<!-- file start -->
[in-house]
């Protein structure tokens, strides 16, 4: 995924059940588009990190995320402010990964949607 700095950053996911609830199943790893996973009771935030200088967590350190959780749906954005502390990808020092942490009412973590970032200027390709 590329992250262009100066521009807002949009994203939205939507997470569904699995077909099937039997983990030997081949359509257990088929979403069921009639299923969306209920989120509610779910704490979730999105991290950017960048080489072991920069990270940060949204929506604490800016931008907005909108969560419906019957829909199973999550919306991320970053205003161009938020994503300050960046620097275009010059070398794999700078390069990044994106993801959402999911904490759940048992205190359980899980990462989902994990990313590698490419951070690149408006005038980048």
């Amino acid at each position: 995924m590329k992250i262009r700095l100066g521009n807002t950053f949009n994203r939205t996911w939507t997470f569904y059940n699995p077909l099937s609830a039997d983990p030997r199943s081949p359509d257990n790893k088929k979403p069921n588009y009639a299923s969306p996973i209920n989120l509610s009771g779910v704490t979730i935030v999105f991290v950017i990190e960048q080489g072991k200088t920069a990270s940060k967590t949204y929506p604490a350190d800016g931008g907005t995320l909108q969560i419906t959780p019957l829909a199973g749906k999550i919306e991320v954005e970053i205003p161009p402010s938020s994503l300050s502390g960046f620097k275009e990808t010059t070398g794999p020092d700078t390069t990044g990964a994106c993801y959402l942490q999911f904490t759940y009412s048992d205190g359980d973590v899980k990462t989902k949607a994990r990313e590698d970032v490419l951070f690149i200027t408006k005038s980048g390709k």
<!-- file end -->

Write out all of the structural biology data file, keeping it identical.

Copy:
[in-house]
């Protein structure tokens, strides 16, 4: 995924059940588009990190995320402010990964949607 700095950053996911609830199943790893996973009771935030200088967590350190959780749906954005502390990808020092942490009412973590970032200027390709 590329992250262009100066521009807002949009994203939205939507997470569904699995077909099937039997983990030997081949359509257990088929979403069921009639299923969306209920989120509610779910704490979730999105991290950017960048080489072991920069990270940060949204929506604490800016931008907005909108969560419906019957829909199973999550919306991320970053205003161009938020994503300050960046620097275009010059070398794999700078390069990044994106993801959402999911904490759940048992205190359980899980990462989902994990990313590698490419951070690149408006005038980048």
């Amino acid at each position: 995924m590329k992250i262009r700095l100066g521009n807002t950053f949009n994203r939205t996911w939507t997470f569904y059940n699995p077909l099937s609830a039997d983990p030997r199943s081949p359509d257990n790893k088929k979403p069921n588009y009639a299923s969306p996973i209920n989120l509610s009771g779910v704490t979730i935030v999105f991290v950017i990190e960048q080489g072991k200088t920069a990270s940060k967590t949204y929506p604490a350190d800016g931008g907005t995320l909108q969560i419906t959780p019957l829909a199973g749906k999550i919306e991320v954005e970053i205003p161009p402010s938020s994503l300050s502390g960046f620097k275009e990808t010059t070398g794999p020092d700078t390069t990044g990964a994106c993801y959402l942490q999911f904490t759940y009412s048992d205190g359980d973590v899980k990462t989902k949607a994990r990313e590698d970032v490419l951070f690149i200027t408006k005038s980048g390709k």